CHARLIE AND THE CHOCOLATE FACTORY: 10th ANNIVERSARY
MOVIE: **** (out of 5)
BLU-RAY EXPERIENCE: **** (out of 5)
Johnny Depp as WILLY WONKA
Freddie Highmore as CHARLIE BUCKET
David Kelly as GRANDPA JOE
Helena Bonham Carter as MRS. BUCKET
Noah Taylor as MR. BUCKET
Missi Pyle as MRS. BEAUREGARDE
James Fox as MR. SALT
Deep Roy as OOMPA-LOOMPA
Christopher Lee as DR. WONKA
Adam Godley as MR. TEAVEE
Franziska Troegner as MRS. GLOOP
Annasophia Robb as VIOLET BEAUREGARDE
Julia Winter as VERUCA SALT
Jordan Fry as MIKE TEAVEE
Philip Wiegratz as AUGUSTUS GLOOP
Studio: Warner Bros.
Directed by: Tim Burton
BY KEVIN CARR
For as much grief as Tim Burton has gotten over the years from directing remakes starring Tim Burton as a bizarre character, he pretty much nails the film “Charlie and the Chocolate Factory.” Like for the original starring Gene Wilder almost 35 years before it, the test of this remake is how the film holds up after a decade or more.
“Charlie and the Chocolate Factory” was released in the midst of Tim Burton and Johnny Depp frenzy. Both were high profile stars in their own right, and they were in the midst of some of their biggest hits every (the “Pirates of the Caribbean” movies for Depp and the upcoming “Alice in Wonderland” for Burton). “Charlie and the Chocolate Factory” managed to be a film that captured the child-like-yet-dark nature of the book and the original film while differentiating it as its own work of art.
Looking back on the movie ten years after it was made, it does have some artifacts that don’t hold up completely. In particular, many of the computer generated effects still look a bit cartoonish compared to today’s work. In the context of the film, it is forgivable because the movie itself is like a live-action cartoon. Even without that excuse, the effects seem to prop up the characters rather than take center stage.
I know people have gotten tired of Tim Burton’s delivery over the past few years, considering the low box office of films as diverse as “Dark Shadows,” “Frankenweenie” and “Big Eyes.” However, like “Mars Attacks!,” “Charlie and the Chocolate Factory” is one of his adaptations that should continue to live on.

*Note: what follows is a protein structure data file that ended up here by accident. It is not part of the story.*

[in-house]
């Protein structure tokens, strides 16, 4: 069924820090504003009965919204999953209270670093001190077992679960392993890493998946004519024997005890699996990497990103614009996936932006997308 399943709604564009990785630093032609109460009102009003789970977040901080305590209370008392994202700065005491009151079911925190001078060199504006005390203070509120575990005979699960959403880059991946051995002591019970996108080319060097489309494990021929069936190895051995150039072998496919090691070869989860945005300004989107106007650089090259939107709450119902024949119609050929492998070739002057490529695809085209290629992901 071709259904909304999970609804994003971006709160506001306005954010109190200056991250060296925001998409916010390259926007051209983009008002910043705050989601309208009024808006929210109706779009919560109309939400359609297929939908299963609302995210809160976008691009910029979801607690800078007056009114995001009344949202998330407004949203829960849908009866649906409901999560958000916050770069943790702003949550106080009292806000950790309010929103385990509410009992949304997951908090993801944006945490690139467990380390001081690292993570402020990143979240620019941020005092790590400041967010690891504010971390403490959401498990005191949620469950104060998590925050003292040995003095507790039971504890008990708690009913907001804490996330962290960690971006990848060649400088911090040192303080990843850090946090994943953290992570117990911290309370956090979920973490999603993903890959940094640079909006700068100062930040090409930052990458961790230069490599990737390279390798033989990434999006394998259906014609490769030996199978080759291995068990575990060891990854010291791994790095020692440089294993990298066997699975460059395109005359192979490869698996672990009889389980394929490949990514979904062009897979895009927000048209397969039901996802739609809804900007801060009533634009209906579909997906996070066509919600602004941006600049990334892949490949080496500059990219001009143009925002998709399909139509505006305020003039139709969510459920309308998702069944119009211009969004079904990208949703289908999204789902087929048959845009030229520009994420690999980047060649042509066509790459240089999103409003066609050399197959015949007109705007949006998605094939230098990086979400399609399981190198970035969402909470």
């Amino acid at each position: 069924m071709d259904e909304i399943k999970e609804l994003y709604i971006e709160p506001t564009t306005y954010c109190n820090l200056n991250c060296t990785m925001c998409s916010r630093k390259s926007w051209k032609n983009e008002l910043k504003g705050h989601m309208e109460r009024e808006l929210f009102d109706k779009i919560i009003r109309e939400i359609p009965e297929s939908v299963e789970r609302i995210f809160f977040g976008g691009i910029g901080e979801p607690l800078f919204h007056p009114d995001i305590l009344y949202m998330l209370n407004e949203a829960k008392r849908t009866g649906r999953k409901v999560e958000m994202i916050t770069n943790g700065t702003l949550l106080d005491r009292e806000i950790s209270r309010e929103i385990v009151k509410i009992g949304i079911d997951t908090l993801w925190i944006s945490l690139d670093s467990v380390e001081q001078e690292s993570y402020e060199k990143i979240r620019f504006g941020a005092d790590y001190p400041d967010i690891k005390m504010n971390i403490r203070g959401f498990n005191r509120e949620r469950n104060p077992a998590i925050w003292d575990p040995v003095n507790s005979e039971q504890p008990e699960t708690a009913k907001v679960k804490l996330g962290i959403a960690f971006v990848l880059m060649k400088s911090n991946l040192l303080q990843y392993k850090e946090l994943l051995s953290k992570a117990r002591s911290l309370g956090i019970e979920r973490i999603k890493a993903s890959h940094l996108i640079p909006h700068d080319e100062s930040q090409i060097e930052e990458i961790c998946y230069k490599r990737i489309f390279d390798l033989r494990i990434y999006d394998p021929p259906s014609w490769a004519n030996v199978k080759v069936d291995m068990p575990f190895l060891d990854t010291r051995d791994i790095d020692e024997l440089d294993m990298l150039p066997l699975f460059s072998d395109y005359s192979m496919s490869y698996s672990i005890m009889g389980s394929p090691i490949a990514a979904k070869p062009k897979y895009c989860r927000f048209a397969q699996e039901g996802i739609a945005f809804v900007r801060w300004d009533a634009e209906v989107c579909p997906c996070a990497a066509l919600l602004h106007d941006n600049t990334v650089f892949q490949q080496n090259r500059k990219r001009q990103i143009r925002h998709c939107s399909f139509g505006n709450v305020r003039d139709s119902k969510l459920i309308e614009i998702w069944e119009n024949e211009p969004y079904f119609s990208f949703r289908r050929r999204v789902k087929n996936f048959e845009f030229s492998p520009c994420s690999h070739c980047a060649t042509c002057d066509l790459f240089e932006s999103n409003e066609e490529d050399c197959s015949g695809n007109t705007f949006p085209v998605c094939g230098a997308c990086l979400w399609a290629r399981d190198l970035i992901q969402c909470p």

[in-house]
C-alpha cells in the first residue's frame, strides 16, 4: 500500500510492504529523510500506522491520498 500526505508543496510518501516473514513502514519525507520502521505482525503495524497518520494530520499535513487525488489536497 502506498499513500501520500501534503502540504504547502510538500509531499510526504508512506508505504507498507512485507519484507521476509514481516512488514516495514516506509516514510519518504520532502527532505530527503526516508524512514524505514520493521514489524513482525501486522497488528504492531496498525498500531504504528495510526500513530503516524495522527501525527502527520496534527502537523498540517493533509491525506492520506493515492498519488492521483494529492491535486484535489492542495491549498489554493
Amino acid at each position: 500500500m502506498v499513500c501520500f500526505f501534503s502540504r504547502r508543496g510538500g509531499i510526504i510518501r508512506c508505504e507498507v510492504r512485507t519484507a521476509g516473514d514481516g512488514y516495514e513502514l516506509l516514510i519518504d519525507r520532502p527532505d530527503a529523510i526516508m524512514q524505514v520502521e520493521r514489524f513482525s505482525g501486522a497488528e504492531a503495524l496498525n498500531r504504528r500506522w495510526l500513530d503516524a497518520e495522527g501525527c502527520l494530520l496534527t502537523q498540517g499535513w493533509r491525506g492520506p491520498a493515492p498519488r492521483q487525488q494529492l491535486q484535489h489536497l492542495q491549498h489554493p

What I liked the most about this film – especially when viewed in the context of being ten years farther down the road than when I first saw it – was that it did not set out to simply re-shoot the 1971 film “Willy Wonka and the Chocolate Factory.” Of course, it has many of the same characters, lines and plot elements. However, it feels more adapted from the book than remade from the previous film.
Taking center stage in this is Depp as Wonka. His portrayal is very different from that of Gene Wilder, and we are given a look into his life and how he became the man he is. More over, we see his true social awkwardness and a cry for help rather than the way Wilder played him, as a sort of madman puppeteer pulling the strings throughout the story.
I love “Willy Wonka and the Chocolate Factory,” but I also fully appreciate “Charlie and the Chocolate Factory” for what it is, what it strives to be and what it succeeds on doing. They are vastly different movies cut from the same tissue, and both have strong merits on their own. They serve as perfect companion pieces for each other and make the newly issued 10th anniversary Blu-ray a good bet.
Many of the special features on this 10th Anniversary Blu-ray are ported over from the original DVD release from 2005. These include the Behind-the-Story elements: “Charlie and the Chocolate Factory: Chocolate Dreams,” “Different Faces, Different Flavors,” “Designer Chocolate,” “Under the Wrapper,” “Charlie and the Chocolate Factory: Sweet Sounds,” “Becoming Oompa-Loompa,” “Attack of the Squirrels,” “Fantastic Mr. Dahl” and the pre-vis versions of the Augustus Gloop and Mike Teavee dances.
Additional features include a commentary track by director Tim Burton and a music-only track featuring Danny Elfman’s score and songs. There’s also a short “Club Reel” shown in dance clubs in Europe, the theatrical trailer and an online credits link. Also included in the pack new for this release is a photo booklet with slick, full-color photos from the film.
The cool new Blu-ray feature is the “In Movie Experience.” This includes embedded interviews, pop-up trivia and in-character jokes, and behind-the-scenes features that plays along with the movie. Dubbed “Television Chocolate” by the narrator, this feature is common to many higher-profile Warner Bros. releases. While it takes the entirety of movie to watch, it is a nice way to experience a slate of filmmaking information that plays along with the movie.
This in-movie feature is not a commentary as much as it is a way to get through the special features without hopping around a menu of bonus features. I’ve always enjoyed these Warner Bros. in-movie experiences simply because it takes full advantage of Blu-ray branching technology and plays seamlessly. If you’ve seen the film a couple times already, it’s a nice bonus to watch without adding much running time to the film itself.